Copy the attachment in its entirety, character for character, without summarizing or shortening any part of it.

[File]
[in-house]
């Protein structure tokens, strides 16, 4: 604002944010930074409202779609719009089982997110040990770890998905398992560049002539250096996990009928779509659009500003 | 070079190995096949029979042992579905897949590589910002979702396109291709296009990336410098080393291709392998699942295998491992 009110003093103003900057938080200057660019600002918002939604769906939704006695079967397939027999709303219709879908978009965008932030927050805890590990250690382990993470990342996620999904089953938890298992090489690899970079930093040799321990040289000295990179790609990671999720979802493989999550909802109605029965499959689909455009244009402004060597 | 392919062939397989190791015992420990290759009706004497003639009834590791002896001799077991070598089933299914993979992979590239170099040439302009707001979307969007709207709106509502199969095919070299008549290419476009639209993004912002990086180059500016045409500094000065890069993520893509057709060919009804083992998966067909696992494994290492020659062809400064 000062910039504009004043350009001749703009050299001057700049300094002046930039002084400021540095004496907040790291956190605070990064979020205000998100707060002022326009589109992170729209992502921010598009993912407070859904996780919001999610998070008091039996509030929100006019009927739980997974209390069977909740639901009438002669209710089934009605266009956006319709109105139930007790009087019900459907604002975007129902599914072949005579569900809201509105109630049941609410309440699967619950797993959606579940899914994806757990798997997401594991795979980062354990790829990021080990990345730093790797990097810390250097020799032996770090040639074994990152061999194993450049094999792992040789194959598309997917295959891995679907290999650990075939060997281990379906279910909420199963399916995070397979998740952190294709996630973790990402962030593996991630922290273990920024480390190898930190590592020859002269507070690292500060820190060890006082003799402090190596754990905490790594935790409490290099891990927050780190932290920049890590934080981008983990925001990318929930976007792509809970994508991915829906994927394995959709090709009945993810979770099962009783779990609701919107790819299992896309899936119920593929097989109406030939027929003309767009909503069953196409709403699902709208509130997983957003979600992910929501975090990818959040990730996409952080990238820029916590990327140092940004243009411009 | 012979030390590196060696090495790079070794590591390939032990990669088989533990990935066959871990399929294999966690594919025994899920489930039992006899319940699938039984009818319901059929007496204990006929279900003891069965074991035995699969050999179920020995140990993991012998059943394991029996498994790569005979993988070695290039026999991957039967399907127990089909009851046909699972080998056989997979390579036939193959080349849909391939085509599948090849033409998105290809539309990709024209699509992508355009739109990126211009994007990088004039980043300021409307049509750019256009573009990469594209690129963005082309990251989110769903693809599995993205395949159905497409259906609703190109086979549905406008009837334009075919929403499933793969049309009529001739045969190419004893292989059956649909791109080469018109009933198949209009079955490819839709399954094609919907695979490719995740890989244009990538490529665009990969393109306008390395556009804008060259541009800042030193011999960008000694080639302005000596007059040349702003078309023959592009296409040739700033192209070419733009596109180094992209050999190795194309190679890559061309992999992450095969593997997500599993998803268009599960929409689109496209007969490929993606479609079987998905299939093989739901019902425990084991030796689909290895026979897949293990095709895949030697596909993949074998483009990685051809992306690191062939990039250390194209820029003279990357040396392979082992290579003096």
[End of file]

[in-house]
């Protein structure tokens, strides 16, 4: 604002944010930074409202779609719009089982997110040990770890998905398992560049002539250096996990009928779509659009500003 | 070079190995096949029979042992579905897949590589910002979702396109291709296009990336410098080393291709392998699942295998491992 009110003093103003900057938080200057660019600002918002939604769906939704006695079967397939027999709303219709879908978009965008932030927050805890590990250690382990993470990342996620999904089953938890298992090489690899970079930093040799321990040289000295990179790609990671999720979802493989999550909802109605029965499959689909455009244009402004060597 | 392919062939397989190791015992420990290759009706004497003639009834590791002896001799077991070598089933299914993979992979590239170099040439302009707001979307969007709207709106509502199969095919070299008549290419476009639209993004912002990086180059500016045409500094000065890069993520893509057709060919009804083992998966067909696992494994290492020659062809400064 000062910039504009004043350009001749703009050299001057700049300094002046930039002084400021540095004496907040790291956190605070990064979020205000998100707060002022326009589109992170729209992502921010598009993912407070859904996780919001999610998070008091039996509030929100006019009927739980997974209390069977909740639901009438002669209710089934009605266009956006319709109105139930007790009087019900459907604002975007129902599914072949005579569900809201509105109630049941609410309440699967619950797993959606579940899914994806757990798997997401594991795979980062354990790829990021080990990345730093790797990097810390250097020799032996770090040639074994990152061999194993450049094999792992040789194959598309997917295959891995679907290999650990075939060997281990379906279910909420199963399916995070397979998740952190294709996630973790990402962030593996991630922290273990920024480390190898930190590592020859002269507070690292500060820190060890006082003799402090190596754990905490790594935790409490290099891990927050780190932290920049890590934080981008983990925001990318929930976007792509809970994508991915829906994927394995959709090709009945993810979770099962009783779990609701919107790819299992896309899936119920593929097989109406030939027929003309767009909503069953196409709403699902709208509130997983957003979600992910929501975090990818959040990730996409952080990238820029916590990327140092940004243009411009 | 012979030390590196060696090495790079070794590591390939032990990669088989533990990935066959871990399929294999966690594919025994899920489930039992006899319940699938039984009818319901059929007496204990006929279900003891069965074991035995699969050999179920020995140990993991012998059943394991029996498994790569005979993988070695290039026999991957039967399907127990089909009851046909699972080998056989997979390579036939193959080349849909391939085509599948090849033409998105290809539309990709024209699509992508355009739109990126211009994007990088004039980043300021409307049509750019256009573009990469594209690129963005082309990251989110769903693809599995993205395949159905497409259906609703190109086979549905406008009837334009075919929403499933793969049309009529001739045969190419004893292989059956649909791109080469018109009933198949209009079955490819839709399954094609919907695979490719995740890989244009990538490529665009990969393109306008390395556009804008060259541009800042030193011999960008000694080639302005000596007059040349702003078309023959592009296409040739700033192209070419733009596109180094992209050999190795194309190679890559061309992999992450095969593997997500599993998803268009599960929409689109496209007969490929993606479609079987998905299939093989739901019902425990084991030796689909290895026979897949293990095709895949030697596909993949074998483009990685051809992306690191062939990039250390194209820029003279990357040396392979082992290579003096």